Self-powered devices could help people monitor health

North Carolina State University is leading a nanotechnology research effort to create self-powered health monitoring sensors and devices to help people monitor their health and understand how the surrounding environment affects it.

The US National Science Foundation (NSF) Nanosystems Engineering Research Center for Advanced Self-Powered Systems of Integrated Sensors and Technologies (ASSIST) is a joint effort between NC State and partner institutions Florida International University, Pennsylvania State University and the University of Virginia.

The centre, funded by an initial five-year $18.5m (£11.5m) grant from NSF, also includes five affiliated universities and approximately 30 industry partners in its global research consortium.

ASSIST researchers will develop sensors that could be worn on the chest or wrist, as a cap that fits over a tooth, or in other ways depending on the biological system that’s being monitored.

According to NC State, wireless health monitoring is a fast-growing industry, but the self-powered technology being developed by ASSIST means that changing and recharging batteries on current devices could be eradicated.

By using nanomaterials and nanostructures, and thermoelectric and piezoelectric materials that use body heat and motion, respectively, as power sources, ASSIST researchers want to make devices that operate on the smallest amounts of energy.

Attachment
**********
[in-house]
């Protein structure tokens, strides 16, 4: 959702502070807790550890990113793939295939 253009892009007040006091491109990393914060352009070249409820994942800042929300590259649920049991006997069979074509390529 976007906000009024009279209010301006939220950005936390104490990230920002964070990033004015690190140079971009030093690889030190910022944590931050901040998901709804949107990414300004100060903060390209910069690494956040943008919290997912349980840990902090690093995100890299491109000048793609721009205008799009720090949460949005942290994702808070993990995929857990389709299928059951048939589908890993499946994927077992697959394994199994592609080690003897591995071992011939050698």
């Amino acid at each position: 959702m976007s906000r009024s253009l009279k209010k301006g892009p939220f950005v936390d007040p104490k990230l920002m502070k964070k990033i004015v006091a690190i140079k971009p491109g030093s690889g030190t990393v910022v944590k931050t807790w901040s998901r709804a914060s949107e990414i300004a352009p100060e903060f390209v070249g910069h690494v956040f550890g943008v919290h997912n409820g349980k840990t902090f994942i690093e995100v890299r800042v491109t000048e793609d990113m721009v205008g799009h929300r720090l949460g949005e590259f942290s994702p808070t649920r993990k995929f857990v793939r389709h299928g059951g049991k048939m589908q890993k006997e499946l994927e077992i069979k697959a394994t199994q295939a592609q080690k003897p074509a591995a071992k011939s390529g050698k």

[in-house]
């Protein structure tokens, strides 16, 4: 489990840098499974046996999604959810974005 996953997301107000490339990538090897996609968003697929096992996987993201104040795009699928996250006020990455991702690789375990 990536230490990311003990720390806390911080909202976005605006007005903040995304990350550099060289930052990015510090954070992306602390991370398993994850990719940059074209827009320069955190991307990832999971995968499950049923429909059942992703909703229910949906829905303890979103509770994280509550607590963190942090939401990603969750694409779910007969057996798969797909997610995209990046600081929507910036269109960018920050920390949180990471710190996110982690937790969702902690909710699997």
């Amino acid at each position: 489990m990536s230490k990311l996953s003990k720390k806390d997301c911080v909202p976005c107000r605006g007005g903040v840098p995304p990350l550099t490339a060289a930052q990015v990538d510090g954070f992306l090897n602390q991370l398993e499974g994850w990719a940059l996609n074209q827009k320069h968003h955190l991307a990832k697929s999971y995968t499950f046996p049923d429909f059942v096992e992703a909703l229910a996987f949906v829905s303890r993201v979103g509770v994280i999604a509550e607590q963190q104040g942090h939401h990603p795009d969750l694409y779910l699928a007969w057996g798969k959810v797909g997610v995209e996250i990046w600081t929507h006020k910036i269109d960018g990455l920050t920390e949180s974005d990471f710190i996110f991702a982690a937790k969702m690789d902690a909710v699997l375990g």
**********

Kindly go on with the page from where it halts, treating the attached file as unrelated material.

‘Currently there are many devices out there that monitor health in different ways,’ said Dr Veena Misra, the centre’s director and professor of electrical and computer engineering at NC State. ‘What’s unique about our technologies is the fact that they are powered by the human body, so they don’t require battery charging.’

The centre’s headquarters will be housed in the Larry K Monteith Engineering Research Center on NC State’s Centennial Campus. There, ASSIST researchers will develop thermoelectric materials that harvest body heat and new nanosensors that gather health information from the body such as heart rates, oxygen levels and respiration data. In addition, the researchers will find ways to package the technology developed by the centre into wearable devices.

Researchers at partner institution Penn State will create new piezoelectric materials and energy-efficient transistors. The team from the University of Virginia will develop ways to make the systems work on very small amounts of power, while the group from Florida International University will create sensors that gather biochemical signals from the body, such as stress levels.

The results of that work, coupled with low-power radios developed by the University of Michigan, will be used to process and transmit health data gathered by the sensors to computers and consumer devices, such as mobile phones.